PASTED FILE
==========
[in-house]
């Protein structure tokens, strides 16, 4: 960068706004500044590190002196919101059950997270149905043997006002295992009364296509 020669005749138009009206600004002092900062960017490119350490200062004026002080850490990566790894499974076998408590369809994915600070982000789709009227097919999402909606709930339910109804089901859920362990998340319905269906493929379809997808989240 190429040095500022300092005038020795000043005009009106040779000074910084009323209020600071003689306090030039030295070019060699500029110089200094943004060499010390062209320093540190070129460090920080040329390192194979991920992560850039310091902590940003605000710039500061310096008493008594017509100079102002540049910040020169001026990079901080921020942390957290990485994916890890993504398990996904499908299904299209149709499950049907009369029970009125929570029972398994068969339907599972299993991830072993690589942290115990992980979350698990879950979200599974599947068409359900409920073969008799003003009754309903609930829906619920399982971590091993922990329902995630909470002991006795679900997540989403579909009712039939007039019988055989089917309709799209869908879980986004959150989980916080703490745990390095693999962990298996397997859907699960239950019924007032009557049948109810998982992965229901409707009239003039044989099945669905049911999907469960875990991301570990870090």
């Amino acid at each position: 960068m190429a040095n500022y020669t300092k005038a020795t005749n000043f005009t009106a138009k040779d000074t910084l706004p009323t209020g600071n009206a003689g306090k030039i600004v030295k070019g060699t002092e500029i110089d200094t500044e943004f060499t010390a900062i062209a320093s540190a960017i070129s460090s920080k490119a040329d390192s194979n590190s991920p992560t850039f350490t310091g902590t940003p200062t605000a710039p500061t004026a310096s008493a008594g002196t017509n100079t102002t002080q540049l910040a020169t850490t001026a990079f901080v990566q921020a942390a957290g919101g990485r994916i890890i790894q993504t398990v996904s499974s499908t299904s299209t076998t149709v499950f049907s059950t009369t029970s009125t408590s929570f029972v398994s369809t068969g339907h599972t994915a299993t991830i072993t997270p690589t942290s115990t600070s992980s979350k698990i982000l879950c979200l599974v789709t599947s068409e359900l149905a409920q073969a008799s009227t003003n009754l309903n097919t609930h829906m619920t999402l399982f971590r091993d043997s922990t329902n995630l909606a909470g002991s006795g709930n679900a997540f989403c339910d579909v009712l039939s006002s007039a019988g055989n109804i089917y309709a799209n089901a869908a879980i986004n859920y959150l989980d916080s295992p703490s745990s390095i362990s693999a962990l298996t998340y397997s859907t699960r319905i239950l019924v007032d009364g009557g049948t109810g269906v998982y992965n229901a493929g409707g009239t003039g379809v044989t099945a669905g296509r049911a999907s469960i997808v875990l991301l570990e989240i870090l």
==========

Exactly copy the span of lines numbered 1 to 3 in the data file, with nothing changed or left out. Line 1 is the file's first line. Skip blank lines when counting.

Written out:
[in-house]
């Protein structure tokens, strides 16, 4: 960068706004500044590190002196919101059950997270149905043997006002295992009364296509 020669005749138009009206600004002092900062960017490119350490200062004026002080850490990566790894499974076998408590369809994915600070982000789709009227097919999402909606709930339910109804089901859920362990998340319905269906493929379809997808989240 190429040095500022300092005038020795000043005009009106040779000074910084009323209020600071003689306090030039030295070019060699500029110089200094943004060499010390062209320093540190070129460090920080040329390192194979991920992560850039310091902590940003605000710039500061310096008493008594017509100079102002540049910040020169001026990079901080921020942390957290990485994916890890993504398990996904499908299904299209149709499950049907009369029970009125929570029972398994068969339907599972299993991830072993690589942290115990992980979350698990879950979200599974599947068409359900409920073969008799003003009754309903609930829906619920399982971590091993922990329902995630909470002991006795679900997540989403579909009712039939007039019988055989089917309709799209869908879980986004959150989980916080703490745990390095693999962990298996397997859907699960239950019924007032009557049948109810998982992965229901409707009239003039044989099945669905049911999907469960875990991301570990870090």
């Amino acid at each position: 960068m190429a040095n500022y020669t300092k005038a020795t005749n000043f005009t009106a138009k040779d000074t910084l706004p009323t209020g600071n009206a003689g306090k030039i600004v030295k070019g060699t002092e500029i110089d200094t500044e943004f060499t010390a900062i062209a320093s540190a960017i070129s460090s920080k490119a040329d390192s194979n590190s991920p992560t850039f350490t310091g902590t940003p200062t605000a710039p500061t004026a310096s008493a008594g002196t017509n100079t102002t002080q540049l910040a020169t850490t001026a990079f901080v990566q921020a942390a957290g919101g990485r994916i890890i790894q993504t398990v996904s499974s499908t299904s299209t076998t149709v499950f049907s059950t009369t029970s009125t408590s929570f029972v398994s369809t068969g339907h599972t994915a299993t991830i072993t997270p690589t942290s115990t600070s992980s979350k698990i982000l879950c979200l599974v789709t599947s068409e359900l149905a409920q073969a008799s009227t003003n009754l309903n097919t609930h829906m619920t999402l399982f971590r091993d043997s922990t329902n995630l909606a909470g002991s006795g709930n679900a997540f989403c339910d579909v009712l039939s006002s007039a019988g055989n109804i089917y309709a799209n089901a869908a879980i986004n859920y959150l989980d916080s295992p703490s745990s390095i362990s693999a962990l298996t998340y397997s859907t699960r319905i239950l019924v007032d009364g009557g049948t109810g269906v998982y992965n229901a493929g409707g009239t003039g379809v044989t099945a669905g296509r049911a999907s469960i997808v875990l991301l570990e989240i870090l």